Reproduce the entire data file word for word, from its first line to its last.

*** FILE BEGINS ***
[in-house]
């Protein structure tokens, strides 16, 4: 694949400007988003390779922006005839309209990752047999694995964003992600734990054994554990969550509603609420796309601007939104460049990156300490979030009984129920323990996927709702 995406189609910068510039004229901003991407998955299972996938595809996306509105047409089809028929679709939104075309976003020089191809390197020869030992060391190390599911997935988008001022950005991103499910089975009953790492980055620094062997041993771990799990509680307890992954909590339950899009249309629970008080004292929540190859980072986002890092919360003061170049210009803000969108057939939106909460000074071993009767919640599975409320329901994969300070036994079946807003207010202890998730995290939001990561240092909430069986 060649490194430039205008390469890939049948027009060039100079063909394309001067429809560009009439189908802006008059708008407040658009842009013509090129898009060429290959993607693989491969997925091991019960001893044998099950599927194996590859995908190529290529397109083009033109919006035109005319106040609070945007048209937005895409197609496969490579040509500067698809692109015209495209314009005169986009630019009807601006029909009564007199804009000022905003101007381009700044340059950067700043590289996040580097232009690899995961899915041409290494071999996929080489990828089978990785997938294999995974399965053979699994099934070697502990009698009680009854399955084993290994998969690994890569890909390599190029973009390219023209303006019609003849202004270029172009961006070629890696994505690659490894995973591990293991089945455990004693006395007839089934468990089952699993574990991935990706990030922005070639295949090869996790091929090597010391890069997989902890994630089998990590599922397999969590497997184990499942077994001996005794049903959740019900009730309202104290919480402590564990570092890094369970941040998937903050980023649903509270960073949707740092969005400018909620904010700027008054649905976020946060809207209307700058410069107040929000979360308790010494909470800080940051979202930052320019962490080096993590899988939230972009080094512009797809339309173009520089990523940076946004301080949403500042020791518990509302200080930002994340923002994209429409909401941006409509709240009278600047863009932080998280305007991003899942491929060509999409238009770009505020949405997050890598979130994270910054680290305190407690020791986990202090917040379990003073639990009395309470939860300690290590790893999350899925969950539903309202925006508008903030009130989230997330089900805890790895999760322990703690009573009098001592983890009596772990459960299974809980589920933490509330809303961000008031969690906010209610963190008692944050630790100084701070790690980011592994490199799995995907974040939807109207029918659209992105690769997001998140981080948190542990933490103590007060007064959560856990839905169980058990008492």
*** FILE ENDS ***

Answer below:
[in-house]
């Protein structure tokens, strides 16, 4: 694949400007988003390779922006005839309209990752047999694995964003992600734990054994554990969550509603609420796309601007939104460049990156300490979030009984129920323990996927709702 995406189609910068510039004229901003991407998955299972996938595809996306509105047409089809028929679709939104075309976003020089191809390197020869030992060391190390599911997935988008001022950005991103499910089975009953790492980055620094062997041993771990799990509680307890992954909590339950899009249309629970008080004292929540190859980072986002890092919360003061170049210009803000969108057939939106909460000074071993009767919640599975409320329901994969300070036994079946807003207010202890998730995290939001990561240092909430069986 060649490194430039205008390469890939049948027009060039100079063909394309001067429809560009009439189908802006008059708008407040658009842009013509090129898009060429290959993607693989491969997925091991019960001893044998099950599927194996590859995908190529290529397109083009033109919006035109005319106040609070945007048209937005895409197609496969490579040509500067698809692109015209495209314009005169986009630019009807601006029909009564007199804009000022905003101007381009700044340059950067700043590289996040580097232009690899995961899915041409290494071999996929080489990828089978990785997938294999995974399965053979699994099934070697502990009698009680009854399955084993290994998969690994890569890909390599190029973009390219023209303006019609003849202004270029172009961006070629890696994505690659490894995973591990293991089945455990004693006395007839089934468990089952699993574990991935990706990030922005070639295949090869996790091929090597010391890069997989902890994630089998990590599922397999969590497997184990499942077994001996005794049903959740019900009730309202104290919480402590564990570092890094369970941040998937903050980023649903509270960073949707740092969005400018909620904010700027008054649905976020946060809207209307700058410069107040929000979360308790010494909470800080940051979202930052320019962490080096993590899988939230972009080094512009797809339309173009520089990523940076946004301080949403500042020791518990509302200080930002994340923002994209429409909401941006409509709240009278600047863009932080998280305007991003899942491929060509999409238009770009505020949405997050890598979130994270910054680290305190407690020791986990202090917040379990003073639990009395309470939860300690290590790893999350899925969950539903309202925006508008903030009130989230997330089900805890790895999760322990703690009573009098001592983890009596772990459960299974809980589920933490509330809303961000008031969690906010209610963190008692944050630790100084701070790690980011592994490199799995995907974040939807109207029918659209992105690769997001998140981080948190542990933490103590007060007064959560856990839905169980058990008492």